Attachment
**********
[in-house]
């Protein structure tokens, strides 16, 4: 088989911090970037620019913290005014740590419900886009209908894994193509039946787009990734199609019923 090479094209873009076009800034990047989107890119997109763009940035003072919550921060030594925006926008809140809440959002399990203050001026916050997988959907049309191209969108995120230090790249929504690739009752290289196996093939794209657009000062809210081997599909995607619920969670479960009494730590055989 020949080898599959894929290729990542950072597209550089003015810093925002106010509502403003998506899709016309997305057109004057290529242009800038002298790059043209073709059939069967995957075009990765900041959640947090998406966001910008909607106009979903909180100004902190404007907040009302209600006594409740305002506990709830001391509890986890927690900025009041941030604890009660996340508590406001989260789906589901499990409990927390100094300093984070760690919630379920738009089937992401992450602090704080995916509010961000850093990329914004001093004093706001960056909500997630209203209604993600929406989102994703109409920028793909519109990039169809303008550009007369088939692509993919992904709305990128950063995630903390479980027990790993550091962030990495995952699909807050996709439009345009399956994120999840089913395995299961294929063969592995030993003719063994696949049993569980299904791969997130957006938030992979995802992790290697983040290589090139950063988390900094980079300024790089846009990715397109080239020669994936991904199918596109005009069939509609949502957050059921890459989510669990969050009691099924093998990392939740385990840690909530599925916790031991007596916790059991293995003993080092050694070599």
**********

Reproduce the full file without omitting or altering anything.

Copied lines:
[in-house]
């Protein structure tokens, strides 16, 4: 088989911090970037620019913290005014740590419900886009209908894994193509039946787009990734199609019923 090479094209873009076009800034990047989107890119997109763009940035003072919550921060030594925006926008809140809440959002399990203050001026916050997988959907049309191209969108995120230090790249929504690739009752290289196996093939794209657009000062809210081997599909995607619920969670479960009494730590055989 020949080898599959894929290729990542950072597209550089003015810093925002106010509502403003998506899709016309997305057109004057290529242009800038002298790059043209073709059939069967995957075009990765900041959640947090998406966001910008909607106009979903909180100004902190404007907040009302209600006594409740305002506990709830001391509890986890927690900025009041941030604890009660996340508590406001989260789906589901499990409990927390100094300093984070760690919630379920738009089937992401992450602090704080995916509010961000850093990329914004001093004093706001960056909500997630209203209604993600929406989102994703109409920028793909519109990039169809303008550009007369088939692509993919992904709305990128950063995630903390479980027990790993550091962030990495995952699909807050996709439009345009399956994120999840089913395995299961294929063969592995030993003719063994696949049993569980299904791969997130957006938030992979995802992790290697983040290589090139950063988390900094980079300024790089846009990715397109080239020669994936991904199918596109005009069939509609949502957050059921890459989510669990969050009691099924093998990392939740385990840690909530599925916790031991007596916790059991293995003993080092050694070599």